Generally, people do not consider shyness a trauma or even a severe difficulty to overcome — unless they are the shy one. Then they know how excruciatingly painful this condition can be.
Some people are simply born shy, and it’s an inherent part of their personality. Others become shy due to abuse, humiliation, trauma at school, bullying, or simply growing up different from other children.
Some people become shy in adulthood, usually due to a perceived deficiency on their part (for example, “I’m not beautiful/thin/rich/smart/big/tall/cool enough”). Work-related trauma or trauma experienced in relationships can also make an adult shy.
No matter how or when a person becomes shy, this process can help in overcoming this crippling condition.
- First, you must determine when and why you became shy. If you were born shy, look at the other people in your family. Is it an inherited trait? Did you grow up in a family of quiet, shy people? Or maybe the opposite was true, and you grew up in a loud boisterous family where you could rarely get a word in edgewise. Rate your emotional response to being shy in your journal.
- Next, select a group of years from birth to five years old. Then, make the statement, “I release the energetic connection to and the feelings of trauma related to being shy from birth and all the trauma from my shyness from birth to five years old.” Record your response in your journal.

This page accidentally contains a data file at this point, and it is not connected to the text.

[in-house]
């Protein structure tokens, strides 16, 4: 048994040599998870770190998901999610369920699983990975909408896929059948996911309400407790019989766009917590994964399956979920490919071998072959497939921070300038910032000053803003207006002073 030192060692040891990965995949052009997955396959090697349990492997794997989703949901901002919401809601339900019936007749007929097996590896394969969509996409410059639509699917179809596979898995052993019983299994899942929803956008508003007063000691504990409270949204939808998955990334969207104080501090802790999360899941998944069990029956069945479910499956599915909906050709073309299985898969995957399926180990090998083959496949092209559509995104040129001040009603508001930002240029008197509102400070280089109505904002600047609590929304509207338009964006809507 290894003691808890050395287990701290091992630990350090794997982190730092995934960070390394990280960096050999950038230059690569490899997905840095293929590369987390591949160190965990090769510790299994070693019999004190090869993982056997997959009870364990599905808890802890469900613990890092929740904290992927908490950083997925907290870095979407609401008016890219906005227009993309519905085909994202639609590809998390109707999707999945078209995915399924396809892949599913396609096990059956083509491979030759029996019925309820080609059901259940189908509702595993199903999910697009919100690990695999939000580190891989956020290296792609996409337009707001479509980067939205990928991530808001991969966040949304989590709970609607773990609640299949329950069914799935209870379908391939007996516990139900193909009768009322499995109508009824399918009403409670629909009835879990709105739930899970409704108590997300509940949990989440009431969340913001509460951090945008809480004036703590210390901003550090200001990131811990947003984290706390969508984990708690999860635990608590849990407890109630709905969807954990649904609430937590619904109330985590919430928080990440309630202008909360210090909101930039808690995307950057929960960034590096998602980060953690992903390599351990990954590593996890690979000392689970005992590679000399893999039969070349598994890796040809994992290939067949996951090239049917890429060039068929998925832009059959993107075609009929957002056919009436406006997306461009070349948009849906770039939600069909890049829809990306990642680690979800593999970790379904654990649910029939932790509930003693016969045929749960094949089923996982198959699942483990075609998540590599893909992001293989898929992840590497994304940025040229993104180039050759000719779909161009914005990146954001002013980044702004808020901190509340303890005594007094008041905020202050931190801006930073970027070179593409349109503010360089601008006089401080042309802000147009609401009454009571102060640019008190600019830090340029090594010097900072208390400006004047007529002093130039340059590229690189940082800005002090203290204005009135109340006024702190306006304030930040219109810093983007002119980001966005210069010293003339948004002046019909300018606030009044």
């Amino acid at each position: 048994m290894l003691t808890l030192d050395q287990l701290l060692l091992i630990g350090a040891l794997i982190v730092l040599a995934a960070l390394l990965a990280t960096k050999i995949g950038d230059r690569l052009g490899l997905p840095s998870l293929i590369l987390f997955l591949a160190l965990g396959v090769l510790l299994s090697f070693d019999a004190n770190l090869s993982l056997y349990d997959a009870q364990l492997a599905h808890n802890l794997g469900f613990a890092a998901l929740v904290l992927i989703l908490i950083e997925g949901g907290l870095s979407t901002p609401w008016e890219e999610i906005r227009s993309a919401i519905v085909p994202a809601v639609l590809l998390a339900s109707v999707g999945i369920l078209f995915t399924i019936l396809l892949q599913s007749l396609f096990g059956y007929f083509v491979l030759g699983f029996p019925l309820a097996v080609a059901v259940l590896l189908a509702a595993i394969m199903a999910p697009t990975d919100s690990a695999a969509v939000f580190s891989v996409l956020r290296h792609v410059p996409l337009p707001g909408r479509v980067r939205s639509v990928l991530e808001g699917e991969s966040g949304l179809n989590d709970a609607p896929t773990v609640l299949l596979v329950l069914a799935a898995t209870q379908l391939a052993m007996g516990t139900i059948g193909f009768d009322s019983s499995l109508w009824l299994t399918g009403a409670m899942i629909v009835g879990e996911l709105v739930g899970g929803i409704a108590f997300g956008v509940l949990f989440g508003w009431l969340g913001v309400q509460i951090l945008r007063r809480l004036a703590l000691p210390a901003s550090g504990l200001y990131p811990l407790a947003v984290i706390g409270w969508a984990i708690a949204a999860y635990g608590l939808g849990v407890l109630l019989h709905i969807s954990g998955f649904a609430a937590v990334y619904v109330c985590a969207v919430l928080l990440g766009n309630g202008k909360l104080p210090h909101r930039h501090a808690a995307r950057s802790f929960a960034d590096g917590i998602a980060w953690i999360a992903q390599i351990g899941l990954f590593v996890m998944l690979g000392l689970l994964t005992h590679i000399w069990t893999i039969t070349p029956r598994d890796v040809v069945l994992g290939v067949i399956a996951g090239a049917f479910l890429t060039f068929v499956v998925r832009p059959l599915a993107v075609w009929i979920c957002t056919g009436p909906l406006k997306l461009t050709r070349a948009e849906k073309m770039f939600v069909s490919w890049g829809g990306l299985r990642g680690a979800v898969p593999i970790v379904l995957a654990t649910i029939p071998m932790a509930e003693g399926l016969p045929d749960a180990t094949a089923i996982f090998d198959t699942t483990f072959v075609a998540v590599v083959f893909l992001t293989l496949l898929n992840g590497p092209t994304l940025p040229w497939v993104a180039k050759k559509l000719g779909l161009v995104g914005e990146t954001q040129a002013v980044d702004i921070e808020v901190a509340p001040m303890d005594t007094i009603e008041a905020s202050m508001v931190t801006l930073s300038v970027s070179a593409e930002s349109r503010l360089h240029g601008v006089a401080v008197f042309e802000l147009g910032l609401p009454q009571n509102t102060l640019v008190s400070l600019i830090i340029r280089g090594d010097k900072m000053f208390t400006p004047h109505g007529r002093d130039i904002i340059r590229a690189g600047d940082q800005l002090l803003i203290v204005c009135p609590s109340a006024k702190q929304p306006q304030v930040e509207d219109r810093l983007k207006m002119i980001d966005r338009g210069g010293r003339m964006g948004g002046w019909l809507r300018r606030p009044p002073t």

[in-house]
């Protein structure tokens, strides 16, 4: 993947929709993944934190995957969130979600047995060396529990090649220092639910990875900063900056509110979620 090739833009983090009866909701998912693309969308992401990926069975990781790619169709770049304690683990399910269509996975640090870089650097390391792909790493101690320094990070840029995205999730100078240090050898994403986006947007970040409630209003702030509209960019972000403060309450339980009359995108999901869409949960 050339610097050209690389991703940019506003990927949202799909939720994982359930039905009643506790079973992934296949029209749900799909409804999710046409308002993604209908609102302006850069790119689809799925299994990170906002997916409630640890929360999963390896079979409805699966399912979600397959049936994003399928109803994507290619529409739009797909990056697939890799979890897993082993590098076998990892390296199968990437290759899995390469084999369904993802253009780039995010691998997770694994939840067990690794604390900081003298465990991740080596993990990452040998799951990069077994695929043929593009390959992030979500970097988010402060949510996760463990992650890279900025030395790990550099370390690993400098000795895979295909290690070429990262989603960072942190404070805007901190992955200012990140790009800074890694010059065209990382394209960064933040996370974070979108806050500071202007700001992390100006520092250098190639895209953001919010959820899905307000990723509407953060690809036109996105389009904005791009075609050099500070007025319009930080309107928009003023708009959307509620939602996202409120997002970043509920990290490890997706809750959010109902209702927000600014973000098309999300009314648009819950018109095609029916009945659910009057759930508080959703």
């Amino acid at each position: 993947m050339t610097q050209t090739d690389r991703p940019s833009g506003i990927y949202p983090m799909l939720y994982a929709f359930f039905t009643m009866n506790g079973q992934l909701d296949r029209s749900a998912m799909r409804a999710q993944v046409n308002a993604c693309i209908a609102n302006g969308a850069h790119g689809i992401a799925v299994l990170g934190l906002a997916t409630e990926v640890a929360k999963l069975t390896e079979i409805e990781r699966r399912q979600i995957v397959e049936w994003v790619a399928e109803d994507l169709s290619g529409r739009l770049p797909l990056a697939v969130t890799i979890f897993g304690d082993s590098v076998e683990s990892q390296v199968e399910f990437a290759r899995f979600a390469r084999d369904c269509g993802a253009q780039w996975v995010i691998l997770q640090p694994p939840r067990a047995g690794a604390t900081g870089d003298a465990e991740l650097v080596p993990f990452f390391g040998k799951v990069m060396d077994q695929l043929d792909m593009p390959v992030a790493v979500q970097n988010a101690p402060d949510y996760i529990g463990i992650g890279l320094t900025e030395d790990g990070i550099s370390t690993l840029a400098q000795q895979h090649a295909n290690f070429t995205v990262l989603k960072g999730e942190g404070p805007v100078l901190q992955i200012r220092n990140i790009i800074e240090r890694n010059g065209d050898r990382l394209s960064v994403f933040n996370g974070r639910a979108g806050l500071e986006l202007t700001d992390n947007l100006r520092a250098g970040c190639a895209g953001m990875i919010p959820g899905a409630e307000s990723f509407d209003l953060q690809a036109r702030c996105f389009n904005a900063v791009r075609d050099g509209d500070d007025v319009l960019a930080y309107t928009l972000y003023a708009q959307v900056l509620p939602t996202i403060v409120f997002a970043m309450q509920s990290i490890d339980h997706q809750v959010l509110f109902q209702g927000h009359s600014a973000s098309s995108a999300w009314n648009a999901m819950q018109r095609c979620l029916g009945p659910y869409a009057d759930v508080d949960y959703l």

- Your next release should take place three days later. Your statement will be similar, except you would say, “I release the energetic connection to and the feelings of trauma related being shy in school, and all trauma events from being shy from five years old to ten years old.” Record your response in your journal.
- Three days later, your next step would be the same — except this time, your statement would be for 10 years old to 20 years old (so you can release all the teenage years at once). Being a shy teenager makes a potentially difficult time exponentially more traumatic. Record your response in your journal.
- Three days later, the next release should be from 20 years old to your current age. Record your response in your journal.
- Let a week pass. If, at that time, there are still emotional reactions, repeat the process until you feel completely neutral about being shy. Your behavior will start to change during this process, and you will find yourself more comfortable engaging with people.
- If your shyness resulted from events in later years you should release these events. Let’s say your shyness began in middle school when your face broke out in acne and other kids bullied you because of that. You would begin by saying in number two, “I release the energetic connection to and the feelings of trauma related to my acne and my humiliation about how I looked and the kids bullying me.” You would focus on the sights, sounds, and events of being bullied and becoming shy. Record your response in your journal.
- If your shyness is due to abuse from your parents or a partner, you will need to release your shyness following the steps outlined in Abusive Relationships.